Increasing Medical Safety
Mr. Frank Ellwood
Devon, United Kingdom
Dr Nathan Manghat
Specialist Registrar in
Devon, United Kingdom
Many Computed Tomography (CT) exams necessitate the use of intravenous injection of contrast media, to make specific organs, blood vessels or other tissue types stand out from surrounding structures. Until the early 1990’s, CT scanners employed long scan times using ‘step and shoot’ technology.
To scan an average patient for the chest, abdomen and pelvis with 10mm sections at 15mm centres would require some 50 sections at 10 seconds each- about 5 minutes of scan time for a very breathless patient who has been asked to breath hold for 50 separate scans. Initial use of contrast involved the radiologist in the scan room performing a hand injection of contrast media, typically 100 mls. It was only possible to acquire a relatively short number of scans with the contrast in the optimum circulatory phase and there were concerns about the consistency of timing and flow rates, which were very operator dependant.
New Technology Saves Time
The advent of slip ring technology allowed a scan to be acquired as a single volume of information, (spiral or helical scanners), reducing scan times to approximately 20 seconds per body area. Multi-detector row scanners now allow scan times of only a few seconds per body region. Many CT protocols now require multiphase scans, where one body region is imaged with the contrast at different circulatory phases, using a single contrast bolus. New power injectors need to allow tight control of flow rate, volume and timing of the injection. Recent developments in cardiac and angiographic CT have shown advantages in using a saline bolus following the contrast, reducing the volume of contrast required. Several manufacturers are currently offering double headed injectors in the UK market, including Medrad’s Stellant CT Injector, Medtron’s Injectron CT 2 Injector, the E-Z-EM Empower CT Injector and Tyco Healthcare’s Optivision DH CT Injector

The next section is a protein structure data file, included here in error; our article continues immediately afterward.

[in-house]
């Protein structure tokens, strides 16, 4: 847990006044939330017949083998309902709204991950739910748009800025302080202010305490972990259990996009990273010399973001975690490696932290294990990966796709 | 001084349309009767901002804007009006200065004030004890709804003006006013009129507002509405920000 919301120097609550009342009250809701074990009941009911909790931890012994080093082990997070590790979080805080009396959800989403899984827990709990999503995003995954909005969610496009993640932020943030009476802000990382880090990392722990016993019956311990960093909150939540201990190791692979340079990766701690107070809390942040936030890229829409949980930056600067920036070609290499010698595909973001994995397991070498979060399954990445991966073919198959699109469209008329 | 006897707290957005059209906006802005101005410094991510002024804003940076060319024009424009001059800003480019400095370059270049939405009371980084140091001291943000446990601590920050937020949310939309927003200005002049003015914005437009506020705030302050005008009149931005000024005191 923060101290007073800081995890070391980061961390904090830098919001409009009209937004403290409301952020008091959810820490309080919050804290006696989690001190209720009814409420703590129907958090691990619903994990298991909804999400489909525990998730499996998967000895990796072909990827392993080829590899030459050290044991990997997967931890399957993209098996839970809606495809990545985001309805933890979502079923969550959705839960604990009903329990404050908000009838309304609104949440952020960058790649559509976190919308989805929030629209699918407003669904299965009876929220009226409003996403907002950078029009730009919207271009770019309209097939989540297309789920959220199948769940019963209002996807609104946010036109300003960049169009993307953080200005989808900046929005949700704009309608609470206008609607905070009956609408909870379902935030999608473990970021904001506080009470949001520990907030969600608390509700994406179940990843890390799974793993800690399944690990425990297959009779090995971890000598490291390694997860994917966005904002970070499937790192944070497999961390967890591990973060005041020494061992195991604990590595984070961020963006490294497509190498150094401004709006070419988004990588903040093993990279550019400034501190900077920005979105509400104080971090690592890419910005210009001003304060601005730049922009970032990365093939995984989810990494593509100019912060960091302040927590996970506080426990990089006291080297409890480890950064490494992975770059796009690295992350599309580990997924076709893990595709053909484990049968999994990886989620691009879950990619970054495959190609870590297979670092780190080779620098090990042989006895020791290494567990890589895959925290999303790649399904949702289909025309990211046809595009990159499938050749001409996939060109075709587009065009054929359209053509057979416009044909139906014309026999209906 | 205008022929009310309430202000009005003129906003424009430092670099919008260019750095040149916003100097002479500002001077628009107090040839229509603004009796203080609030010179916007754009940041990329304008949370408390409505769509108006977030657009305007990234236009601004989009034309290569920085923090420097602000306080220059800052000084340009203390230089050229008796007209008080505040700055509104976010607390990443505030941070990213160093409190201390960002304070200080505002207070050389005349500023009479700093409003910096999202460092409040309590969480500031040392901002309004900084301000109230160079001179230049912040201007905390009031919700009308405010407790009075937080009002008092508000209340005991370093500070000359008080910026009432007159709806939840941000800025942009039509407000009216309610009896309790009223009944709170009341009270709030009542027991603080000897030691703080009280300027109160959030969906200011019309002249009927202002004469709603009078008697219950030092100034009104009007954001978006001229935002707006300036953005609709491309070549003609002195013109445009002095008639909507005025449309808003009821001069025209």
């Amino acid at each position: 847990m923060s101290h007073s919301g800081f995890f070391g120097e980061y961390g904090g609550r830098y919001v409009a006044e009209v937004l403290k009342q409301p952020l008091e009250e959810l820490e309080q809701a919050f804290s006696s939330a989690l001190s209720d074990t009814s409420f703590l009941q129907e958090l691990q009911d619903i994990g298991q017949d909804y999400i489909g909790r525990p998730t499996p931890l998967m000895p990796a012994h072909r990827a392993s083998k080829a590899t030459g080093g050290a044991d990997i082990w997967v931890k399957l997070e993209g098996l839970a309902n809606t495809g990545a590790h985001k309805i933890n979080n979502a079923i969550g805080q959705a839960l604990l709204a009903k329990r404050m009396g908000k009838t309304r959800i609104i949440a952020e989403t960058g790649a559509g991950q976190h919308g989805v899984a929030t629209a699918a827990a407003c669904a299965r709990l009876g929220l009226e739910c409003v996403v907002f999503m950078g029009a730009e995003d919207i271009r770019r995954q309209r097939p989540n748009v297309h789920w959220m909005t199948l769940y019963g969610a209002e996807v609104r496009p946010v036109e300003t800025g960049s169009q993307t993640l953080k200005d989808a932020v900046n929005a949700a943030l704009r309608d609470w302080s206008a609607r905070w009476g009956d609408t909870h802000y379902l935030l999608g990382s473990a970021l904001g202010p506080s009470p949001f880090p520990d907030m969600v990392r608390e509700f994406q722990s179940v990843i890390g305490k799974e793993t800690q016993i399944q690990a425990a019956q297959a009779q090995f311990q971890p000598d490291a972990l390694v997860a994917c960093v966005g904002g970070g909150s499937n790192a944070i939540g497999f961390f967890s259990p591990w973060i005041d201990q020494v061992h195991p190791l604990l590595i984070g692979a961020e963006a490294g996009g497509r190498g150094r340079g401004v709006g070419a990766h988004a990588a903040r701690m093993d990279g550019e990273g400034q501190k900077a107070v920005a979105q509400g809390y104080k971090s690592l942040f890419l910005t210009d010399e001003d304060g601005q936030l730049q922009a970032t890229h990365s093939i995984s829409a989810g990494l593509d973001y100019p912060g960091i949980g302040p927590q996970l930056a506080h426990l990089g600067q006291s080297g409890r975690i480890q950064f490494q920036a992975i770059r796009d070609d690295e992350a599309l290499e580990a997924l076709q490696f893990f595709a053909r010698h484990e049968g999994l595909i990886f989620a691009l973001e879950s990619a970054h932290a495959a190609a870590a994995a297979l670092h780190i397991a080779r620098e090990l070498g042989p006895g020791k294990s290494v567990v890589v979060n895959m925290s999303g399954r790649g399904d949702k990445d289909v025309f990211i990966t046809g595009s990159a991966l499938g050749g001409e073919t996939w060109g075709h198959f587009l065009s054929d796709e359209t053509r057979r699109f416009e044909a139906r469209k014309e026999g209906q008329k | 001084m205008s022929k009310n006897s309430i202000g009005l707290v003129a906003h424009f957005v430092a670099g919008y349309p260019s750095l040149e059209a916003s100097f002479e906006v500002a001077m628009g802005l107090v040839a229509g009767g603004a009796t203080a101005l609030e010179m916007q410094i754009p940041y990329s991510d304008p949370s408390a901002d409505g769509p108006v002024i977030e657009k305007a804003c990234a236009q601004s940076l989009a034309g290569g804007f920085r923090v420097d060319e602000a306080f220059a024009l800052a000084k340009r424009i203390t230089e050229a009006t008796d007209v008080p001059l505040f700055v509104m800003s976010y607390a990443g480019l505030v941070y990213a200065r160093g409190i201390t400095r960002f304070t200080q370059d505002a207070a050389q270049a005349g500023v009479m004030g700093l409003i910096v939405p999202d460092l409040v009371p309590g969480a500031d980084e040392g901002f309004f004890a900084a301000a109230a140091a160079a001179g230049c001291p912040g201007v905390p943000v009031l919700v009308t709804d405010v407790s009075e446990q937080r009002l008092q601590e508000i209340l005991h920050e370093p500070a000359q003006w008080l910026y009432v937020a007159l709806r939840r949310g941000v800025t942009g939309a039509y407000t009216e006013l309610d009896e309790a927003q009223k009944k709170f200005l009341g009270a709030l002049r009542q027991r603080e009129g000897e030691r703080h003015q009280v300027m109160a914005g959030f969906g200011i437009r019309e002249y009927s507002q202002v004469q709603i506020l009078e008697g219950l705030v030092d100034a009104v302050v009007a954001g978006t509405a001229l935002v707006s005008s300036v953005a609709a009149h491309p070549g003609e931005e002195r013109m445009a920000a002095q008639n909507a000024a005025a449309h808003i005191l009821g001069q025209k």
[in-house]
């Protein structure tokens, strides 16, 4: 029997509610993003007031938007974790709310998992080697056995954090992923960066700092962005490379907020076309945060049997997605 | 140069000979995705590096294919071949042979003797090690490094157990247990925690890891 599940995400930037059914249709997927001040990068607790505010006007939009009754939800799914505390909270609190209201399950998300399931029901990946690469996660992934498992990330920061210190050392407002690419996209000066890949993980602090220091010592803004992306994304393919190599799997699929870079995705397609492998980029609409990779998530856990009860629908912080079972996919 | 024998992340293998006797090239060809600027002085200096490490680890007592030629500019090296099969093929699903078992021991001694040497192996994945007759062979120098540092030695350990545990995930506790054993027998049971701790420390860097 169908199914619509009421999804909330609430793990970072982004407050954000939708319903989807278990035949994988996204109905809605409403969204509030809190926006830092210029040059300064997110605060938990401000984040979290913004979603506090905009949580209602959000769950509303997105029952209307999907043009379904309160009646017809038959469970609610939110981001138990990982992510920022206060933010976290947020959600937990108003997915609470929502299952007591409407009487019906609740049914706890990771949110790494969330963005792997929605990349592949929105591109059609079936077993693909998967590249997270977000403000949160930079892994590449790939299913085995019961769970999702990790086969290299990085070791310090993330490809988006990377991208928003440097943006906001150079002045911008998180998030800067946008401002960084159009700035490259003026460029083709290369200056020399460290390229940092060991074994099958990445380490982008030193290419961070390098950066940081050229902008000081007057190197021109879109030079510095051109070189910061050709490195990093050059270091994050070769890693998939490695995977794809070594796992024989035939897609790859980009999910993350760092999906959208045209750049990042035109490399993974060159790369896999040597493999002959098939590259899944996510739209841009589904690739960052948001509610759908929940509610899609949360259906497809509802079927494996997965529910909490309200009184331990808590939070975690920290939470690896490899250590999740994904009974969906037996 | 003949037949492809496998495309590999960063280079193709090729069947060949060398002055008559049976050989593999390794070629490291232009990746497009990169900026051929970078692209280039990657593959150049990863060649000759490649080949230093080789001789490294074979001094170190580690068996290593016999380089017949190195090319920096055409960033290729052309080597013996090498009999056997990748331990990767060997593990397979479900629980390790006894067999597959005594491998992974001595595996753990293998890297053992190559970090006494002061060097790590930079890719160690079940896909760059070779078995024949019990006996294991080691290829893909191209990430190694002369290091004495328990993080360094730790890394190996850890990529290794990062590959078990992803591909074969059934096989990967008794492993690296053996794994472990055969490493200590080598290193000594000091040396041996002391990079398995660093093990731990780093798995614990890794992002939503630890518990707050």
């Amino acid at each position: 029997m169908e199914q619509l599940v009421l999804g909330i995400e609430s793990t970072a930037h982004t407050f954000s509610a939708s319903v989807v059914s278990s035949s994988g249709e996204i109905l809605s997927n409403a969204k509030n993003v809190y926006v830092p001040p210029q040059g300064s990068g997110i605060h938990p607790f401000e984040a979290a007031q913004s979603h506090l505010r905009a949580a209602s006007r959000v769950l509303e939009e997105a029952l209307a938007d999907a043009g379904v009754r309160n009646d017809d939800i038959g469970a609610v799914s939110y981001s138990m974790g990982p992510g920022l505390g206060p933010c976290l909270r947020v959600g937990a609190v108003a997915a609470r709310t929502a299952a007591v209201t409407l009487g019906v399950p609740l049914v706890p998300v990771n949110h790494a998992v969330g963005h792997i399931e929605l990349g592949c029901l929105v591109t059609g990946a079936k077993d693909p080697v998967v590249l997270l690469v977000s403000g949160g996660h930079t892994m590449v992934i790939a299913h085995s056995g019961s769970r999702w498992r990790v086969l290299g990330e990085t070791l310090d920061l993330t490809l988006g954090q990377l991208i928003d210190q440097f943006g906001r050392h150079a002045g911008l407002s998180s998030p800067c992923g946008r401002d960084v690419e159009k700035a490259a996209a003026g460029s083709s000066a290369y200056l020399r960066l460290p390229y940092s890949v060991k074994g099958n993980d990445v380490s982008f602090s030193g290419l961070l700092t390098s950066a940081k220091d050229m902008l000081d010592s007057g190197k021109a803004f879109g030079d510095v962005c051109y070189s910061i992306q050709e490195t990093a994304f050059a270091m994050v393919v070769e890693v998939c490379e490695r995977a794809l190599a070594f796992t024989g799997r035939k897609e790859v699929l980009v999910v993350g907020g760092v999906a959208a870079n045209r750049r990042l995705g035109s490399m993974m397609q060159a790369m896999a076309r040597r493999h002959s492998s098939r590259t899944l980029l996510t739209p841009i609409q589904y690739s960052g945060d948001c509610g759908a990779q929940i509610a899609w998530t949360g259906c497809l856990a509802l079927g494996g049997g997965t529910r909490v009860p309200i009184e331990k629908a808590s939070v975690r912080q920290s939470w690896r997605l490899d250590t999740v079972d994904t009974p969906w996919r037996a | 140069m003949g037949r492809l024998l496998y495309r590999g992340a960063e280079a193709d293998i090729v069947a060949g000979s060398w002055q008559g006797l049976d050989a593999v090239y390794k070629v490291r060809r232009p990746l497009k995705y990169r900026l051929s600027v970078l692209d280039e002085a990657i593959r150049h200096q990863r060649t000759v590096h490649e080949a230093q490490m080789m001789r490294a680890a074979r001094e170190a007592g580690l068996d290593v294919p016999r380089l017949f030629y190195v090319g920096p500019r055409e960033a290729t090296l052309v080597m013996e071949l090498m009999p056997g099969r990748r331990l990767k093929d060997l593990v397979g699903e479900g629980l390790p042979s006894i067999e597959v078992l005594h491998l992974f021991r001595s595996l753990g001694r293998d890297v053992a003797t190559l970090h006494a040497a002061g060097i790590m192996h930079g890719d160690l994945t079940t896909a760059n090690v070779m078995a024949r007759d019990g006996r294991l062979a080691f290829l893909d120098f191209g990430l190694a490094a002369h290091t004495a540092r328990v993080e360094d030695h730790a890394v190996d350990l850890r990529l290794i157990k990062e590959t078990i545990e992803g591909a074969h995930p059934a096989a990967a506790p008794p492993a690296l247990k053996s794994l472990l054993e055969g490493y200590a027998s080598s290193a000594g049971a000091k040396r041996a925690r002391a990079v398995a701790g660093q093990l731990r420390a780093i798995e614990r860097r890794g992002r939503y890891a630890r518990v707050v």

Safety Considerations for Power Injectors
As injections are often remotely triggered by the operator in the CT control room, there are two main safety issues. The first involves the injection of air into the vein, potentially causing an air embolus in the pulmonary arteries or cerebral circulation, causing a stroke (in the presence of an intracardiac right to left shunt). The volume of air may be a few mls. caused by not purging the connecting line or may be as much as 100 mls., if an empty syringe is inadvertently used. The second, extravasation of the contrast into the surrounding tissues, can cause damage due to toxicity. This is usually very painful, and may lead to breakdown of the tissues. CT injectors currently on the market address these problems in different ways but share many common characteristics.
Characteristics of Power Injectors
- this is adjusted in steps of 0.1 ml. from 0.1 - 9.9/10 mls. If the flow rate is too high for the vein being used it can cause an increase in pressure leading to venous rupture and resultant extravasation into the subcutaneous tissues.
- to reduce the risk of extravasation it is essential to be able to programme a maximum pressure limit which may vary depending on size of the vein and flow rate of the injection. Once this pressure limit is reached, flow rate is reduced and a warning flashes on the screen. The operator then has the option to pause the injection to check that extravasation has not occurred.
- different volumes of contrast and saline will be required dependant on the area being scanned, scan protocol and patient considerations such as weight of the patient and kidney function. All the above injectors have a maximum syringe size of 200 mls. for both the contrast and saline sides.